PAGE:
Hunting behaviour in domestic cats: an exploratory study of risk and responsibility among cat owners.

Published online
04 Nov 2020
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Crowley, S. L. & Cecchetti, M. & McDonald, R. A.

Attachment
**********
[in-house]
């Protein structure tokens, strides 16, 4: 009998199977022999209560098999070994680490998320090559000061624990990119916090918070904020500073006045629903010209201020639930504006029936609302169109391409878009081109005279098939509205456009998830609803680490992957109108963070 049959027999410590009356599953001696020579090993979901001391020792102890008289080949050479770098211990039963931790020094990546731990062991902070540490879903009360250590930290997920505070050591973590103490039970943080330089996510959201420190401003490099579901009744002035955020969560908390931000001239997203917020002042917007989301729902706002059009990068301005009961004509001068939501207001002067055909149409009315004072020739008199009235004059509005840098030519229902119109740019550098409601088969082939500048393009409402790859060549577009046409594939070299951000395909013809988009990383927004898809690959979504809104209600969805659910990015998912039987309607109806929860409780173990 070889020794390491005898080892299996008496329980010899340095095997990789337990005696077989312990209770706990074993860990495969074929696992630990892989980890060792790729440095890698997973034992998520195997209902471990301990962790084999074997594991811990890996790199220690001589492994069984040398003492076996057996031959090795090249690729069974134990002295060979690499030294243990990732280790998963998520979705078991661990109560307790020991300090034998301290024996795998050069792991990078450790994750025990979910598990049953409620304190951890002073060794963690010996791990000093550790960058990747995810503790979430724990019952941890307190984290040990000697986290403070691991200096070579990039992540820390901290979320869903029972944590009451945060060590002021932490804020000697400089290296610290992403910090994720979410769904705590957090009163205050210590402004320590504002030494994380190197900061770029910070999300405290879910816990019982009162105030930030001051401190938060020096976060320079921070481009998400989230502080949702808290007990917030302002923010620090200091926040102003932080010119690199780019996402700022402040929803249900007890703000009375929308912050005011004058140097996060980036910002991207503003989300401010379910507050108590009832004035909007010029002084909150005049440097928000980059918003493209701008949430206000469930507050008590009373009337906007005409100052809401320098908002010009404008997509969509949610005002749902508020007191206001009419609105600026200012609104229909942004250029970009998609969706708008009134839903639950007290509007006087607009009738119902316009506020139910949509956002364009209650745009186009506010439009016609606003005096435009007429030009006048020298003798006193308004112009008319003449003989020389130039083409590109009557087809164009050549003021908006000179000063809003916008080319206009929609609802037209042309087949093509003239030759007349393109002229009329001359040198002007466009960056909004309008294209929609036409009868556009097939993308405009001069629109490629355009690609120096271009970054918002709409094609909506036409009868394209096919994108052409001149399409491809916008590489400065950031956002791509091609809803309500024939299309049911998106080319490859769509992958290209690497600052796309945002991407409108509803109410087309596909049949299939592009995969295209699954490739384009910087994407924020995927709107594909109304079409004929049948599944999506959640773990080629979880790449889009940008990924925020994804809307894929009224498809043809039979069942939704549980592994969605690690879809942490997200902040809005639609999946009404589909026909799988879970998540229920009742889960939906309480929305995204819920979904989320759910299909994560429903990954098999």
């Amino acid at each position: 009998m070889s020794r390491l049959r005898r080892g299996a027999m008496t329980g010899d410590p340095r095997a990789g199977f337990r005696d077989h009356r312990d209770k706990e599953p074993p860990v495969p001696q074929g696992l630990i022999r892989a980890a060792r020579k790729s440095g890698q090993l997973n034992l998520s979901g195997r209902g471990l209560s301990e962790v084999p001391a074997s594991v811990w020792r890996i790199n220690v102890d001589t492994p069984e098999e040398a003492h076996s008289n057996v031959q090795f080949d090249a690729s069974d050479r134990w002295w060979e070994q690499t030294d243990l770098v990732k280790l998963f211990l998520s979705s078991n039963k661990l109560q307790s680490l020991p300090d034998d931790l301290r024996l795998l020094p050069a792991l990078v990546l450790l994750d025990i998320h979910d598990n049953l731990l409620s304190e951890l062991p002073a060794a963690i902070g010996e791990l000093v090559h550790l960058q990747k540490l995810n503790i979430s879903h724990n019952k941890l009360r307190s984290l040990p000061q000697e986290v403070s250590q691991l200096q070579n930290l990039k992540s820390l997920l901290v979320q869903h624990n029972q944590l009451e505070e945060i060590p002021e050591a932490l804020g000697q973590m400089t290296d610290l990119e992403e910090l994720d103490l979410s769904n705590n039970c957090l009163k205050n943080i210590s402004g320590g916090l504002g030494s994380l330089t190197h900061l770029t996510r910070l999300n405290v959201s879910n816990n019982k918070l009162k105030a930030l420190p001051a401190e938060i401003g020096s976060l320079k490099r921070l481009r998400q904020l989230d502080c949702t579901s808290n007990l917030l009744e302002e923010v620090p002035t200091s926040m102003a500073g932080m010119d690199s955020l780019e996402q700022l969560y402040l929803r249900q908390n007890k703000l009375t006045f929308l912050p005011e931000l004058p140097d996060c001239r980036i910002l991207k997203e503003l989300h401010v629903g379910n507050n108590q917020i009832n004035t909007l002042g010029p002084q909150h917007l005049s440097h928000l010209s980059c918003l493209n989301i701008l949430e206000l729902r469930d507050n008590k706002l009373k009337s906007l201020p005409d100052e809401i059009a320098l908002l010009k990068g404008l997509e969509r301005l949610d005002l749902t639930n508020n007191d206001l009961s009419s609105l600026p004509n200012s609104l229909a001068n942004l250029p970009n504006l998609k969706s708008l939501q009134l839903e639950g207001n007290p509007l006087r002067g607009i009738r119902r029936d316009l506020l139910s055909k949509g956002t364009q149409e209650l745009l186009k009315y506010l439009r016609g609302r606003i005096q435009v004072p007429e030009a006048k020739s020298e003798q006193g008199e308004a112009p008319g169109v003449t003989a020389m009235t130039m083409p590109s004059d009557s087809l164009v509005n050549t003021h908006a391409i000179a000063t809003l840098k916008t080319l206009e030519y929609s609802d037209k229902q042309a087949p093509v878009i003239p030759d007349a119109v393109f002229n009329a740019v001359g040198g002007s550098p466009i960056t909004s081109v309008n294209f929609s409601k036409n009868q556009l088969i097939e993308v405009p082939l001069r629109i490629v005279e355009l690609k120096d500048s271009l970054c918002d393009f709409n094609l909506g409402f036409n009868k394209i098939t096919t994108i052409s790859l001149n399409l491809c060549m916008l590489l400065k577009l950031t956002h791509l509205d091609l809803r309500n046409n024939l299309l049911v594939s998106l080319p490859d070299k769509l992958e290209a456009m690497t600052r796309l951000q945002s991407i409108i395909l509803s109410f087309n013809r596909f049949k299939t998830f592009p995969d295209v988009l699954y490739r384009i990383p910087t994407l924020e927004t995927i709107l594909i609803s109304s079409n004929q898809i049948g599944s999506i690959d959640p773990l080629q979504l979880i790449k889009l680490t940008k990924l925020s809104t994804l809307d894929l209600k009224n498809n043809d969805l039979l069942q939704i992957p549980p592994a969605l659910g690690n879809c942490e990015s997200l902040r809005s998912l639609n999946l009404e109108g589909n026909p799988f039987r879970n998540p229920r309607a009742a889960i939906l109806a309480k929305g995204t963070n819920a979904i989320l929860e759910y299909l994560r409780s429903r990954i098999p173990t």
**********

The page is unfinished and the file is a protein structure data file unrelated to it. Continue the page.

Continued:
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Detailed interviews on 48 cat owners in the United Kingdom were conducted to investigate how they feel about their pets' hunting behaviour, to find out whether or not they feel they have a responsibility to manage it and to learn about the techniques they use to reduce the amount of wildlife their pets hunt and catch. A variety of views on hunting behaviour were identified, ranging from owners who keep cats for precisely this reason (e.g. to keep down rodents on farms and rural properties), to those who were deeply concerned that their cats caused other animals to suffer or might affect wild bird populations. However, it was also found that many cat owners thought of hunting as normal and natural for cats and did not believe they had a responsibility to manage this. Owners who did want to manage their cats' hunting often had concerns about the possible cat welfare impacts of some common techniques, such as keeping cats indoors or attaching a collar with a bell. It is recommend that researchers, veterinarians and welfare and wildlife organisations work collaboratively with cat owners to find effective, acceptable management techniques that recognize and address concerns about cat welfare. It is also suggested that the management of hunting behaviour should be promoted as part of wider "responsible pet ownership" schemes in situations where hunting cats threaten vulnerable wildlife populations.

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